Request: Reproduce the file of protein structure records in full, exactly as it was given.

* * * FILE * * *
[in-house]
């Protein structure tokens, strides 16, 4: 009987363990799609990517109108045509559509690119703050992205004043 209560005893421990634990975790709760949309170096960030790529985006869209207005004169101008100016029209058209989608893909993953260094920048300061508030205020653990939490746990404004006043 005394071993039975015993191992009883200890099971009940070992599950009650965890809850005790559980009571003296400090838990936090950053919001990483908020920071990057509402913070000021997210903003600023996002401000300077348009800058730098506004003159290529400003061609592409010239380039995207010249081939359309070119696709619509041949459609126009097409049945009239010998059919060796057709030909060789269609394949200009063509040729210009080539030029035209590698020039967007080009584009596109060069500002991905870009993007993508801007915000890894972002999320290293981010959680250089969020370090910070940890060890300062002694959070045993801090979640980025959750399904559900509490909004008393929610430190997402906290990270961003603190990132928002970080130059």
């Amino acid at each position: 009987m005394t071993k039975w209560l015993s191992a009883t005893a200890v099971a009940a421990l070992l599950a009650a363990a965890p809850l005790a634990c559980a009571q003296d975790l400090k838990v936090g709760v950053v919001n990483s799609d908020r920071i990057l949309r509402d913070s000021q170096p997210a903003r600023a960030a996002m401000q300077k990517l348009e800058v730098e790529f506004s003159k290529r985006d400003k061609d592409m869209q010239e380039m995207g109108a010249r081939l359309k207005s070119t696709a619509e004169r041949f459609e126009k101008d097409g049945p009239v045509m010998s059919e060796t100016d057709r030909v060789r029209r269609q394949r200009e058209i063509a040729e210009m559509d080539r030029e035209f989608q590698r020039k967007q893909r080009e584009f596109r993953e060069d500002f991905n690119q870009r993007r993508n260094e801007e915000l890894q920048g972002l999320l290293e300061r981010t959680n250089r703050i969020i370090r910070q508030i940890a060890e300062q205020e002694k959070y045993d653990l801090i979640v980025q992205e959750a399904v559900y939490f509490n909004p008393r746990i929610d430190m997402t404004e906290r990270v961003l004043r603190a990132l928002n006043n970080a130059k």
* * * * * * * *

[in-house]
């Protein structure tokens, strides 16, 4: 009987363990799609990517109108045509559509690119703050992205004043 209560005893421990634990975790709760949309170096960030790529985006869209207005004169101008100016029209058209989608893909993953260094920048300061508030205020653990939490746990404004006043 005394071993039975015993191992009883200890099971009940070992599950009650965890809850005790559980009571003296400090838990936090950053919001990483908020920071990057509402913070000021997210903003600023996002401000300077348009800058730098506004003159290529400003061609592409010239380039995207010249081939359309070119696709619509041949459609126009097409049945009239010998059919060796057709030909060789269609394949200009063509040729210009080539030029035209590698020039967007080009584009596109060069500002991905870009993007993508801007915000890894972002999320290293981010959680250089969020370090910070940890060890300062002694959070045993801090979640980025959750399904559900509490909004008393929610430190997402906290990270961003603190990132928002970080130059």
């Amino acid at each position: 009987m005394t071993k039975w209560l015993s191992a009883t005893a200890v099971a009940a421990l070992l599950a009650a363990a965890p809850l005790a634990c559980a009571q003296d975790l400090k838990v936090g709760v950053v919001n990483s799609d908020r920071i990057l949309r509402d913070s000021q170096p997210a903003r600023a960030a996002m401000q300077k990517l348009e800058v730098e790529f506004s003159k290529r985006d400003k061609d592409m869209q010239e380039m995207g109108a010249r081939l359309k207005s070119t696709a619509e004169r041949f459609e126009k101008d097409g049945p009239v045509m010998s059919e060796t100016d057709r030909v060789r029209r269609q394949r200009e058209i063509a040729e210009m559509d080539r030029e035209f989608q590698r020039k967007q893909r080009e584009f596109r993953e060069d500002f991905n690119q870009r993007r993508n260094e801007e915000l890894q920048g972002l999320l290293e300061r981010t959680n250089r703050i969020i370090r910070q508030i940890a060890e300062q205020e002694k959070y045993d653990l801090i979640v980025q992205e959750a399904v559900y939490f509490n909004p008393r746990i929610d430190m997402t404004e906290r990270v961003l004043r603190a990132l928002n006043n970080a130059k």